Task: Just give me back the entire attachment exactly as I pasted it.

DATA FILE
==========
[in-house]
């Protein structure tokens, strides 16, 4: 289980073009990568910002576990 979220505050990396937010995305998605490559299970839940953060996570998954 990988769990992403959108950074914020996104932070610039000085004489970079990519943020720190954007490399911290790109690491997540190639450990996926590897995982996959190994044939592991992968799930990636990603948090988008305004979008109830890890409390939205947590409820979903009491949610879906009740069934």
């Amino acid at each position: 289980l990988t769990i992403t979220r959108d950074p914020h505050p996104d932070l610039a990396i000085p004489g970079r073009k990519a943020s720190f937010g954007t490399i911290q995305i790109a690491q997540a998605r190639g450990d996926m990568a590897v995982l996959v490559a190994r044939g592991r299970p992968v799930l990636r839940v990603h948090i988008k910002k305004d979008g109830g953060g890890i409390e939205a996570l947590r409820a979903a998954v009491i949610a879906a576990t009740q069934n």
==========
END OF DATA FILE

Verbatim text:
[in-house]
């Protein structure tokens, strides 16, 4: 289980073009990568910002576990 979220505050990396937010995305998605490559299970839940953060996570998954 990988769990992403959108950074914020996104932070610039000085004489970079990519943020720190954007490399911290790109690491997540190639450990996926590897995982996959190994044939592991992968799930990636990603948090988008305004979008109830890890409390939205947590409820979903009491949610879906009740069934």
């Amino acid at each position: 289980l990988t769990i992403t979220r959108d950074p914020h505050p996104d932070l610039a990396i000085p004489g970079r073009k990519a943020s720190f937010g954007t490399i911290q995305i790109a690491q997540a998605r190639g450990d996926m990568a590897v995982l996959v490559a190994r044939g592991r299970p992968v799930l990636r839940v990603h948090i988008k910002k305004d979008g109830g953060g890890i409390e939205a996570l947590r409820a979903a998954v009491i949610a879906a576990t009740q069934n």